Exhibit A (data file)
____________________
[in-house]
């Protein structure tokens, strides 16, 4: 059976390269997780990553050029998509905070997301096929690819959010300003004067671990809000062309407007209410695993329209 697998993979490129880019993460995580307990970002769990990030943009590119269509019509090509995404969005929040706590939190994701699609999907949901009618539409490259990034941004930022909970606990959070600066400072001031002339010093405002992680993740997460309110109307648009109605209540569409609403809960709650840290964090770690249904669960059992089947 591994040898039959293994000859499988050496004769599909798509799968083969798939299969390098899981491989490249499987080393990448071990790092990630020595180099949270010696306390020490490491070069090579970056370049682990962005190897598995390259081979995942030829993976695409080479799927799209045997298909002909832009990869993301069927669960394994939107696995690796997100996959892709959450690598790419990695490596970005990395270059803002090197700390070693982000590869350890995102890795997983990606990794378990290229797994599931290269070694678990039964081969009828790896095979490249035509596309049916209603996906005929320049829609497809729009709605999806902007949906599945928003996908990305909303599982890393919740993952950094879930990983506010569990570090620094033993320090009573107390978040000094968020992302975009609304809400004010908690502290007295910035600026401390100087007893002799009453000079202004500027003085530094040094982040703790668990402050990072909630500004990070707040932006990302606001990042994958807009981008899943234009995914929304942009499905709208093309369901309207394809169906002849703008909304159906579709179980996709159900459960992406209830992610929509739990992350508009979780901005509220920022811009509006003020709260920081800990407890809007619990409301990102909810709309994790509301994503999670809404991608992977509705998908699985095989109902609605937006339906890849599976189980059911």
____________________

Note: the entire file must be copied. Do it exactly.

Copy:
[in-house]
């Protein structure tokens, strides 16, 4: 059976390269997780990553050029998509905070997301096929690819959010300003004067671990809000062309407007209410695993329209 697998993979490129880019993460995580307990970002769990990030943009590119269509019509090509995404969005929040706590939190994701699609999907949901009618539409490259990034941004930022909970606990959070600066400072001031002339010093405002992680993740997460309110109307648009109605209540569409609403809960709650840290964090770690249904669960059992089947 591994040898039959293994000859499988050496004769599909798509799968083969798939299969390098899981491989490249499987080393990448071990790092990630020595180099949270010696306390020490490491070069090579970056370049682990962005190897598995390259081979995942030829993976695409080479799927799209045997298909002909832009990869993301069927669960394994939107696995690796997100996959892709959450690598790419990695490596970005990395270059803002090197700390070693982000590869350890995102890795997983990606990794378990290229797994599931290269070694678990039964081969009828790896095979490249035509596309049916209603996906005929320049829609497809729009709605999806902007949906599945928003996908990305909303599982890393919740993952950094879930990983506010569990570090620094033993320090009573107390978040000094968020992302975009609304809400004010908690502290007295910035600026401390100087007893002799009453000079202004500027003085530094040094982040703790668990402050990072909630500004990070707040932006990302606001990042994958807009981008899943234009995914929304942009499905709208093309369901309207394809169906002849703008909304159906579709179980996709159900459960992406209830992610929509739990992350508009979780901005509220920022811009509006003020709260920081800990407890809007619990409301990102909810709309994790509301994503999670809404991608992977509705998908699985095989109902609605937006339906890849599976189980059911």